State v. Weldon, ___ N.C. App. ___, 811 S.E.2d 683 (Feb. 20, 2018)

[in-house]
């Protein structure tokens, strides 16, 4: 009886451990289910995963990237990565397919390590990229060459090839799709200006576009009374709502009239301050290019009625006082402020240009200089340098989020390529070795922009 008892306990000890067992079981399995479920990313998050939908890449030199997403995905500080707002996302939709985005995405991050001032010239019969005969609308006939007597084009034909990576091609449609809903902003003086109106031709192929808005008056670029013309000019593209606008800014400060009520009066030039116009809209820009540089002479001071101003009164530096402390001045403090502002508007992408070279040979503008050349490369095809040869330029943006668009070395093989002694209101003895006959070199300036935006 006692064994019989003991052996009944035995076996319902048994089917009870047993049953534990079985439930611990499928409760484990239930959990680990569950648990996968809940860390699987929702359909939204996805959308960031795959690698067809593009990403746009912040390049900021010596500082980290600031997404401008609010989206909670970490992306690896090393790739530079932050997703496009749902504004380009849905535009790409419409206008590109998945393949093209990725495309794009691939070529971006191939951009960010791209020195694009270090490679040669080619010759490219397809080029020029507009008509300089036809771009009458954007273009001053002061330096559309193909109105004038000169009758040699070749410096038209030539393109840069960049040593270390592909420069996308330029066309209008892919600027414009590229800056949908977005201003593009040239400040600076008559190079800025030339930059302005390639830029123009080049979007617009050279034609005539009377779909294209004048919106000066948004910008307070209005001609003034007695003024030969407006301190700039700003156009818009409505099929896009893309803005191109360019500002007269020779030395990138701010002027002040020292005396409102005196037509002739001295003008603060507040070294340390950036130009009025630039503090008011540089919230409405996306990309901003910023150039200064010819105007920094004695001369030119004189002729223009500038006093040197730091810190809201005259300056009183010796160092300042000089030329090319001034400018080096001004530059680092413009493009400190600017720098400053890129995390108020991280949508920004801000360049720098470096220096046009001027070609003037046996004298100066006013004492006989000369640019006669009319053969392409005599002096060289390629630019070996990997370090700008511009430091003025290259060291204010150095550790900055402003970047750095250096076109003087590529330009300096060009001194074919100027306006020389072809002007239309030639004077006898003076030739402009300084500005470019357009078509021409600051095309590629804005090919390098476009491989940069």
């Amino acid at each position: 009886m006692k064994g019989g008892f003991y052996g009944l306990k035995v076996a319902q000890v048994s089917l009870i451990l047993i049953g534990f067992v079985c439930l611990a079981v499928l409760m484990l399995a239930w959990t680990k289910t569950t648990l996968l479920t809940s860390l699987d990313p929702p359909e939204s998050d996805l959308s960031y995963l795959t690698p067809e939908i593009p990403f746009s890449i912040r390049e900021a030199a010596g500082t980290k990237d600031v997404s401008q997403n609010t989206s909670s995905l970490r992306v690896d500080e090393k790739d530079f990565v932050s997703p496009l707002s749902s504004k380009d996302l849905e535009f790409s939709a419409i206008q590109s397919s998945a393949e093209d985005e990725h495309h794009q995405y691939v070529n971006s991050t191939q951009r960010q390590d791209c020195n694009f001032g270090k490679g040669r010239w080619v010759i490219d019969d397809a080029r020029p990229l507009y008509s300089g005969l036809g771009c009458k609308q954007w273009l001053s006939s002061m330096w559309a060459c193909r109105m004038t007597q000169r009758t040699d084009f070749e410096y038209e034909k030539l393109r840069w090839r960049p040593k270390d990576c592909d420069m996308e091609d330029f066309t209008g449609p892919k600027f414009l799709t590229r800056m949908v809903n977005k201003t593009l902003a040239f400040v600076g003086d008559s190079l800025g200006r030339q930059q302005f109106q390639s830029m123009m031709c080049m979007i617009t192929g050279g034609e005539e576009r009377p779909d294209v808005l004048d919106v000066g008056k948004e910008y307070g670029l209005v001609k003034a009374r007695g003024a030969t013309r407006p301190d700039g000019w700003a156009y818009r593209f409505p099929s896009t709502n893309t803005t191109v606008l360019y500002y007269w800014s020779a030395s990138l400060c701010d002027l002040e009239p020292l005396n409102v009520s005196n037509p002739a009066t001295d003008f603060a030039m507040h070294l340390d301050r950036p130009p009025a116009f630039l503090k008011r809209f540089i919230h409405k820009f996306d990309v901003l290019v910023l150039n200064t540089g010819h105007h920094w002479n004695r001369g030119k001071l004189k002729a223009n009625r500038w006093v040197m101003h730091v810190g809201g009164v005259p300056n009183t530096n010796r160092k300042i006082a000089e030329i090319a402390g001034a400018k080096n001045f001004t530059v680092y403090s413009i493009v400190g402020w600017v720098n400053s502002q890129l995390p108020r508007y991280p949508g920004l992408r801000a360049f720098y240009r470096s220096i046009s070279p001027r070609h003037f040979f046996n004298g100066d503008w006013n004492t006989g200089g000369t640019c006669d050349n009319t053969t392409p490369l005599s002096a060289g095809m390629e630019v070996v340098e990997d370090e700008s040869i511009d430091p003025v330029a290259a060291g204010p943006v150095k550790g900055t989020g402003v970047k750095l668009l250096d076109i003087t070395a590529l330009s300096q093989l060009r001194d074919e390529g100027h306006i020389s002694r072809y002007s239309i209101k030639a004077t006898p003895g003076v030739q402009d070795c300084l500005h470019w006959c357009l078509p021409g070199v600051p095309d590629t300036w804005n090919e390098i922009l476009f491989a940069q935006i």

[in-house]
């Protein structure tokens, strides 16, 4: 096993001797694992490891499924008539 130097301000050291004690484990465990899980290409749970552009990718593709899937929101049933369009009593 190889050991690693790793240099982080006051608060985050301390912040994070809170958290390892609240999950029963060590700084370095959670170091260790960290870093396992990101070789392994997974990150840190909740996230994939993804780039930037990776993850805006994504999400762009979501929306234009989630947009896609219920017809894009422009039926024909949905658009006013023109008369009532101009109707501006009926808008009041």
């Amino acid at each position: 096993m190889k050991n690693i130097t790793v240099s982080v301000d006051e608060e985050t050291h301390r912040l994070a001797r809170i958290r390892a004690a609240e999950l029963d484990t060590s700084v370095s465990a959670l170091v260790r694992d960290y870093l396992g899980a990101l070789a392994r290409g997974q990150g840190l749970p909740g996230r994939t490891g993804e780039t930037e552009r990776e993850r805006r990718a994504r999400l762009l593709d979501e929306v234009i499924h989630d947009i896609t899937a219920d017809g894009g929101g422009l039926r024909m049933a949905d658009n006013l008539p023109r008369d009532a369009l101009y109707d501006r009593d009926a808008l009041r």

In this possession of a firearm by a felon case, the trial court did not err when it allowed an officer to testify that during an unrelated incident, the officer saw the defendant exiting a house that the officer was surveilling and to testify that the defendant had a reputation for causing problems in the area. This testimony was offered for a proper purpose: to establish the officer’s familiarity with the defendant’s appearance so that he could identify him as the person depicted in surveillance footage. Additionally, the trial court did not abuse its discretion in finding that the probative value of this testimony outweighed its prejudicial impact under the Rule 403 balancing test. However, the court went on to hold that the officer’s testimony that the surveillance operation in question was in response to “a drug complaint” did not add to the reliability of the officer’s ability to identify the defendant. But because no objection was made to this testimony at trial plain error review applied, and any error that occurred with respect to this testimony did not meet that high threshold.